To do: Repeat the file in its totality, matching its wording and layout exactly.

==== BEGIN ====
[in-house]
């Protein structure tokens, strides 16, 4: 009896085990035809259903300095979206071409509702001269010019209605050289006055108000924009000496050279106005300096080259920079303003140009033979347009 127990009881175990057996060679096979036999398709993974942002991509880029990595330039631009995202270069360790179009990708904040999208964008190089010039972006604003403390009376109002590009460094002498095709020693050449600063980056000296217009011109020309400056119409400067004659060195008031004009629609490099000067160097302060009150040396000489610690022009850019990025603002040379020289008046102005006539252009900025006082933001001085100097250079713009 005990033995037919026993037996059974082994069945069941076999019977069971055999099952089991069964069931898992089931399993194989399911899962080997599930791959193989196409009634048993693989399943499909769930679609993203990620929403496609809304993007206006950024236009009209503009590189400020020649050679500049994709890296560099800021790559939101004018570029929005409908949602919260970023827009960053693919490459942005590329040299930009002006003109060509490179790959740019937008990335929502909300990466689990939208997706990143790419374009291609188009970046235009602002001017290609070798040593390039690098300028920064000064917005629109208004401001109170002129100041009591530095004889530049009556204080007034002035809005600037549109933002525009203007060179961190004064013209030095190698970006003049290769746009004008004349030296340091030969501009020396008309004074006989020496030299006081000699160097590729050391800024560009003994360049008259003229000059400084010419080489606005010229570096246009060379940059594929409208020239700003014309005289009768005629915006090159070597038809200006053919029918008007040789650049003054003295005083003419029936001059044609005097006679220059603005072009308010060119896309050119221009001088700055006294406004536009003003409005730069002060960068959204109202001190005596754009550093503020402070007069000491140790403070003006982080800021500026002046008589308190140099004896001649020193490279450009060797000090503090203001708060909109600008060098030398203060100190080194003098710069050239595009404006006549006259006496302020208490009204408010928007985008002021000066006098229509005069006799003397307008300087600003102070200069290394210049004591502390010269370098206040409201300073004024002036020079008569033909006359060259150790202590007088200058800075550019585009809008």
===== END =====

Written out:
[in-house]
């Protein structure tokens, strides 16, 4: 009896085990035809259903300095979206071409509702001269010019209605050289006055108000924009000496050279106005300096080259920079303003140009033979347009 127990009881175990057996060679096979036999398709993974942002991509880029990595330039631009995202270069360790179009990708904040999208964008190089010039972006604003403390009376109002590009460094002498095709020693050449600063980056000296217009011109020309400056119409400067004659060195008031004009629609490099000067160097302060009150040396000489610690022009850019990025603002040379020289008046102005006539252009900025006082933001001085100097250079713009 005990033995037919026993037996059974082994069945069941076999019977069971055999099952089991069964069931898992089931399993194989399911899962080997599930791959193989196409009634048993693989399943499909769930679609993203990620929403496609809304993007206006950024236009009209503009590189400020020649050679500049994709890296560099800021790559939101004018570029929005409908949602919260970023827009960053693919490459942005590329040299930009002006003109060509490179790959740019937008990335929502909300990466689990939208997706990143790419374009291609188009970046235009602002001017290609070798040593390039690098300028920064000064917005629109208004401001109170002129100041009591530095004889530049009556204080007034002035809005600037549109933002525009203007060179961190004064013209030095190698970006003049290769746009004008004349030296340091030969501009020396008309004074006989020496030299006081000699160097590729050391800024560009003994360049008259003229000059400084010419080489606005010229570096246009060379940059594929409208020239700003014309005289009768005629915006090159070597038809200006053919029918008007040789650049003054003295005083003419029936001059044609005097006679220059603005072009308010060119896309050119221009001088700055006294406004536009003003409005730069002060960068959204109202001190005596754009550093503020402070007069000491140790403070003006982080800021500026002046008589308190140099004896001649020193490279450009060797000090503090203001708060909109600008060098030398203060100190080194003098710069050239595009404006006549006259006496302020208490009204408010928007985008002021000066006098229509005069006799003397307008300087600003102070200069290394210049004591502390010269370098206040409201300073004024002036020079008569033909006359060259150790202590007088200058800075550019585009809008």